Propane Cylinders + Anhydrous Ammonia = Trouble (and we mean big)

Date Posted
George Davis
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Though handling propane cylinders can be as common as having the actual cylinders in your own backyard, extra caution is still advisable. Propane cylinders are still highly explosive when not operated or disposed of properly. Now we don’t want to scare you; but if you’re reading this and you own a propane service company (or you work for one), then it is for all of us to realize that when it comes to propane—it is always better to be safe than sorry.

It is vital for us, here in Safety Services Company, to be updated and to get you informed with the latest on safety and health in the workplace. Concerning propane safety, it has come to our knowledge that the National Propane Gas Association (NPGA) has issued a new safety alert on this gas.

The alert, posted early this month in OSHA’s e-news memo QuickTakes (01 July 2008, Volume 7, Issue 13), deals with the hazards of propane cylinders being used alongside anhydrous ammonia in methamphetamine laboratories. According to the OSHA article, when the brass valve of a propane cylinder comes into contact with the ammonia, the valve deteriorates and is eventually damaged. As a result of this damage, a violent and unexpected expulsion of the cylinder valve is very likely to take place. This event is highly injurious and deadly.

If you are in the business of propane, you may already know what there is to know about this gas, most especially when it comes to safety and health concerns. But propane and its chemical reaction to ammonia may somewhat be unfamiliar to you. The following is just a quick backgrounder on the compound Ammonia.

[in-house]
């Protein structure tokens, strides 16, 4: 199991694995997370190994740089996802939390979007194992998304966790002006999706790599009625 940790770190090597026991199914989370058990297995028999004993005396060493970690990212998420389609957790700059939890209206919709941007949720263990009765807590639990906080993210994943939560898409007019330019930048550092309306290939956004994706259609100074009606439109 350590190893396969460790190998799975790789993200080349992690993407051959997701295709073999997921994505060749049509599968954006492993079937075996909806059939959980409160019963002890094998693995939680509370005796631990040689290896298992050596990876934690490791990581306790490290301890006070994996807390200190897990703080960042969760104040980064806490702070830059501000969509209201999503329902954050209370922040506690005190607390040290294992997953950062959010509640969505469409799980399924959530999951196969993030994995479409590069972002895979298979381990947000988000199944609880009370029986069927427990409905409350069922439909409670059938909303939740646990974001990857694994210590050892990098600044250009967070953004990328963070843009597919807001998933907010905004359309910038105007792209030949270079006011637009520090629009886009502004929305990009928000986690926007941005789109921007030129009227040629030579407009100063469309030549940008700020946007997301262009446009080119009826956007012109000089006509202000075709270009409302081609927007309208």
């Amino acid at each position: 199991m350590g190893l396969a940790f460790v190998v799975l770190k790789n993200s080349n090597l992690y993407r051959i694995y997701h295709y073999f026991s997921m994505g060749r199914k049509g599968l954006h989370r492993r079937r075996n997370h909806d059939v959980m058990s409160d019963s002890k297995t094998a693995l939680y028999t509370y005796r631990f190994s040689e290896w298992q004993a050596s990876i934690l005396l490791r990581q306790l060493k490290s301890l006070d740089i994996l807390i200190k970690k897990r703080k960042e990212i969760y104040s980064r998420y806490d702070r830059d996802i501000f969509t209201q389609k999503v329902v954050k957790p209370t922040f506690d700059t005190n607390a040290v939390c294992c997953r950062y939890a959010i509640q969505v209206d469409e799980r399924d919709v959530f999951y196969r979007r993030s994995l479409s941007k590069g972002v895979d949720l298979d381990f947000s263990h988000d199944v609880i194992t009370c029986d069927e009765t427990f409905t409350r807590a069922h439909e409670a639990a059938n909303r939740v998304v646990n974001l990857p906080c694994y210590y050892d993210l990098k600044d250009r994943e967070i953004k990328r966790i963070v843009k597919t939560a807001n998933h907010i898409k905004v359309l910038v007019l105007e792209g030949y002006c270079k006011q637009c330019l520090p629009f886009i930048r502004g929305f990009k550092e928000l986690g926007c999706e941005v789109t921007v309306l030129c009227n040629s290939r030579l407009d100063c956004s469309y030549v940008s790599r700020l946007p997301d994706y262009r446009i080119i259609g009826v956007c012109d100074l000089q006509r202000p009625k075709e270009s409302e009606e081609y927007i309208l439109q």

Ammonia is both caustic and hazardous.In its commercial use, it is in the form of anhydrous ammonia. This only means that water is absent in the substance. Anhydrous ammonia is also classified as toxic (T) as well as dangerous for the environment (N). The gas is flammable, with an autoignition temperature of 651°C, and can form explosive mixtures with air. The permissible exposure limit (PEL) in the United States is 50 parts per million (ppm), while the Immediately Dangerous to Life and Health (IDLH) concentration is estimated at 300 ppm. Ammonia is regulated in the United States as a non-flammable gas. However, it still meets the definition of a material that is toxic by inhalation and requires a hazardous safety permit when transported in quantities greater than 13,248 L (3,500 gallons).

And so, we have learned something new about workplace safety and health again today. Feel free to view the official safety alert as well as to contact us if you have further inquiries about this topic. Be safe out there!

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